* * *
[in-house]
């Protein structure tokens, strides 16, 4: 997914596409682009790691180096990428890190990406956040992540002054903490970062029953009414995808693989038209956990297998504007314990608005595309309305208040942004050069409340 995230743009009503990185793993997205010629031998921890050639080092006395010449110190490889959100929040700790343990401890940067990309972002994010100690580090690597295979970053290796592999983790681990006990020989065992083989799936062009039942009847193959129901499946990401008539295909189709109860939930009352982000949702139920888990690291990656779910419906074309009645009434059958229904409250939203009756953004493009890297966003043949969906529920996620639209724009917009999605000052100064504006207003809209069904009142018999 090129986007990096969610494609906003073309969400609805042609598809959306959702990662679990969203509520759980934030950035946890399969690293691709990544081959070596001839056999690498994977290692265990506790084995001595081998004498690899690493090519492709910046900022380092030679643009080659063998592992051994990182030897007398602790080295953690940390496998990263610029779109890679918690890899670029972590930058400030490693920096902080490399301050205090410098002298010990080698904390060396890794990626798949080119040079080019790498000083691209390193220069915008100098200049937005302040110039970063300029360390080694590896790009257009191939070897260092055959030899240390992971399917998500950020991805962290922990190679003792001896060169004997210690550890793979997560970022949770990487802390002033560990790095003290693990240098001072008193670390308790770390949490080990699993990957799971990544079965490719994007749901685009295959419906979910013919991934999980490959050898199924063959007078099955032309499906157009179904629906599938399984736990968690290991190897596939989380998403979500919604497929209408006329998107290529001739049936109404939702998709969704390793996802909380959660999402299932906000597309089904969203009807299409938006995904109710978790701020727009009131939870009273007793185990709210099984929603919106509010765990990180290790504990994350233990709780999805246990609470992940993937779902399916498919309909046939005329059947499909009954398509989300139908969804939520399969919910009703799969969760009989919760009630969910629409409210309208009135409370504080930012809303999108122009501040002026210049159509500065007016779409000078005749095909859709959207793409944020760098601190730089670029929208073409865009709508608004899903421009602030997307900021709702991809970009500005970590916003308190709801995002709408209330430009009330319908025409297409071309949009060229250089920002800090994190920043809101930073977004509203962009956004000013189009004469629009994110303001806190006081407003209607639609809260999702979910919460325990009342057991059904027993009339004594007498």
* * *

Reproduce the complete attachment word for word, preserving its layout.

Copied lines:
[in-house]
């Protein structure tokens, strides 16, 4: 997914596409682009790691180096990428890190990406956040992540002054903490970062029953009414995808693989038209956990297998504007314990608005595309309305208040942004050069409340 995230743009009503990185793993997205010629031998921890050639080092006395010449110190490889959100929040700790343990401890940067990309972002994010100690580090690597295979970053290796592999983790681990006990020989065992083989799936062009039942009847193959129901499946990401008539295909189709109860939930009352982000949702139920888990690291990656779910419906074309009645009434059958229904409250939203009756953004493009890297966003043949969906529920996620639209724009917009999605000052100064504006207003809209069904009142018999 090129986007990096969610494609906003073309969400609805042609598809959306959702990662679990969203509520759980934030950035946890399969690293691709990544081959070596001839056999690498994977290692265990506790084995001595081998004498690899690493090519492709910046900022380092030679643009080659063998592992051994990182030897007398602790080295953690940390496998990263610029779109890679918690890899670029972590930058400030490693920096902080490399301050205090410098002298010990080698904390060396890794990626798949080119040079080019790498000083691209390193220069915008100098200049937005302040110039970063300029360390080694590896790009257009191939070897260092055959030899240390992971399917998500950020991805962290922990190679003792001896060169004997210690550890793979997560970022949770990487802390002033560990790095003290693990240098001072008193670390308790770390949490080990699993990957799971990544079965490719994007749901685009295959419906979910013919991934999980490959050898199924063959007078099955032309499906157009179904629906599938399984736990968690290991190897596939989380998403979500919604497929209408006329998107290529001739049936109404939702998709969704390793996802909380959660999402299932906000597309089904969203009807299409938006995904109710978790701020727009009131939870009273007793185990709210099984929603919106509010765990990180290790504990994350233990709780999805246990609470992940993937779902399916498919309909046939005329059947499909009954398509989300139908969804939520399969919910009703799969969760009989919760009630969910629409409210309208009135409370504080930012809303999108122009501040002026210049159509500065007016779409000078005749095909859709959207793409944020760098601190730089670029929208073409865009709508608004899903421009602030997307900021709702991809970009500005970590916003308190709801995002709408209330430009009330319908025409297409071309949009060229250089920002800090994190920043809101930073977004509203962009956004000013189009004469629009994110303001806190006081407003209607639609809260999702979910919460325990009342057991059904027993009339004594007498």